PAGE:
Monday, April 30, 2007

Catching up...

A few comments have come in on the last couple of posts that I wanted to address here rather than replying with additional comments. Someone wrote:

I think we're all hoping that the old growth rate and stock price will come back.

imo, it's just not going to happen for a couple of reasons. Intel now has a market cap of $126B and is in about the top 30 worldwide. There isn't a lot of headroom there. GE is #3 in market cap with $380B, but they are tremendously diversified relative to Intel. Microsoft is number #4 with $295B, but they don't have to pay for fabs. Fabs cost a lot of money, and they depreciate relatively quickly. Another reason is Intel's stock price during the .com boom was simply unreasonable for a manufacturing company. The market does what it does, but the stock price is at a more reasonable p/e ratio now than it was in 2000. I'd love to see stock back up to $30+ as well. It's going to take a lot more revenue to get it there.

There were some good comments about focal from the In the news II post. I encourage you to read those few comments if you haven't done so. They reflect the diversity of options about focal. One commenter said:

Focal pushes employees to do what will look good at focal, not what's good for the company.

There's no doubt that's true. But I'm not sure it's significantly different at other companies. People always tend to do what's best for them, whether it's sucking up to the boss, or spinning their work to look better than it is, or lying, cheating, and stealing to get ahead. Some people do these things at Intel, just like they do everywhere else.

I'll admit to being very conflicted about the focal process. As an employee, and especially as a manager, I find it an unpleasant experience to go through. Some dislike it less than I do, but I don't know anyone who looks forward to it. The idea of focal is (I think) to put some process and objectivity around an inherently subjective process. It's by no means perfect, and it can be painful, but overall I think it tends to work. It yields results that generally puts the higher performing people at the top, and the lower performing people at the bottom. Generally. Every time I've taking people through focal I've going into it worried about the outcome, and I come out feeling like it was relatively fair.

I really struggle with the idea of forced distributions. I believe this is done largely because most managers don't deal with poor performers. I see this every day. Too often people get swept into a bad category because of a forced distribution. But conversely, far too many poor performers would never be identified if managers weren't forced to do so.

One year I ended up representing three different groups in focal by myself. I don't remember the circumstances, but two other managers were not there to take their people through the process. Most of the employees were in rank groups where I was the only manager representing them. My boss made me prepare work sheets and take them through the process. The two of us sat in a room for 4 hours discussing each person, with her asking hard questions about the deliverables, and my rankings and ratings. And I had to hit a distribution.

The point is that I wasn't able to go off and just do whatever I wanted to with those people. Going through the process made me think about the people differently than I would have otherwise, and it made me identify the (relatively) slower performers. It was unpleasant, but I got to a good result. My philosophy about focal is that it needs to be improved, and the forced distributions need to be reconsidered. I think of it as similar to the system of government in the U.S: It seems broken, inefficient, tedious, and stupid some of the time. But overall it seems to work, and I'm not sure I could replace it with anything that would work better.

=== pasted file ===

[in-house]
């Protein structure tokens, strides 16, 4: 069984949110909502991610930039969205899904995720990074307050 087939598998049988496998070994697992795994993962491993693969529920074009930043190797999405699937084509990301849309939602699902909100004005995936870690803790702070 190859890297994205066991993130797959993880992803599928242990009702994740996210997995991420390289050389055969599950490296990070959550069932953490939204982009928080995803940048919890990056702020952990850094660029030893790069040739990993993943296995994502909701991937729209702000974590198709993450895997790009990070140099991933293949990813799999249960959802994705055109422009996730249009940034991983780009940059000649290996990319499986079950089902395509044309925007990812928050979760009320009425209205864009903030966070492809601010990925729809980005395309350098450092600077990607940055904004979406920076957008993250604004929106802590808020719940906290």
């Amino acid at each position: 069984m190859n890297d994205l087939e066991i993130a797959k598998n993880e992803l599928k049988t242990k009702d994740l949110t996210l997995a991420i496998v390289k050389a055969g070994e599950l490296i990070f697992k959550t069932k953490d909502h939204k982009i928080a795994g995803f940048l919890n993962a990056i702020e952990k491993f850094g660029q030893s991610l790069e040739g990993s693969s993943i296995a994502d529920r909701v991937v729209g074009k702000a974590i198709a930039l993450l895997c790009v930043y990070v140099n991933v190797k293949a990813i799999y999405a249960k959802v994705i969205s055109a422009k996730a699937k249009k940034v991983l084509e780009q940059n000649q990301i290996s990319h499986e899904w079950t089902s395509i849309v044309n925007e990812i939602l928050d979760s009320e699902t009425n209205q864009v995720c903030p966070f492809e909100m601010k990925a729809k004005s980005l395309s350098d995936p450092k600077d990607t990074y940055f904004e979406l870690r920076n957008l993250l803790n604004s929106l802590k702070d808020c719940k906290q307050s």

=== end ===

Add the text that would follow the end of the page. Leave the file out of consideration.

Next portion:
Wednesday, April 18, 2007

Earning some respect

AMD had announced (twice) that they were going to miss earnings for Q1. Intel products have been getting good press, and the super-geeky seem to be thrilled with the performance of Core2 Duo and Quad chips. Even Intel motherboards have gained favor with the over clocking crowd. But as recently as a month ago, Computerworld was less than flattering about Paul and Intel's 2007 product lineup.

Earnings for Q1 were good. Income was $1.61 billion, 27 cents a share. Last year was 23 cents/share. The tax settlement I mentioned earlier was a big factor and netted Intel and extra 5 cents. Analysts were expecting 22 cents, so we were right in line with the expectations. Our sales were just below expectations, $8.85B vs. an expected $8.9B. There good news here is that profit is up, since we hit the income expectation with lower than expected sales. Gross margin is 50.1%. One analyst said:

It doesn't appear that Intel is waging a price war. Rather, AMD has been cutting its processor prices in an attempt to maintain its market share gains to no avail.

That's great to hear from an analyst, but keep in mind that Intel has some good price cuts happening next week (this is public info). We'll have to see if these impact Q2 earnings. Intel foretasted Q2 sales between $8.2-8.8B. Wall street is expecting the higher number. Some analysts are concerned about rising inventory, and that Intel will be stuck with too much product. My uneducated guess is that the upcoming price cuts will take care of any inventory issues.

The other news is that Intel hit the employee target of 92K about 3 months ahead of schedule. I'm guessing this was due to a combination of aggressive layoffs and higher than average attrition.

My short take: it was a good quarter that demonstrates demand and affinity for Intel products is much better than it has been in recent years. Intel is doing well while AMD continues to cut prices and lose revenue and market share. Things may change when AMD gets more competitive products to the market.

Tuesday, April 17, 2007

In the news II redux

I need to correct something in my last post and didn't want to just slip it in there and pretend the mistake never happened. I mentioned that I was having trouble with the comments on the Silicon Forest Blog. The author of the blog sent me a not apologizing for the issue, saying it seems to be working fine, and asked how he could help. My immediate reaction was "Uh oh. I just flamed another blogger (and a real writer) for his blog comments not working without even checking to see if it was me." So I fired up IE, and it works fine. Clearly there's some issue with my Firefox configuration, but also an issue with me. I apologized in email, but want to do so here as well. Inexcusable for a tech guy from a tech company to be so careless (and lazy) when having a simple problem.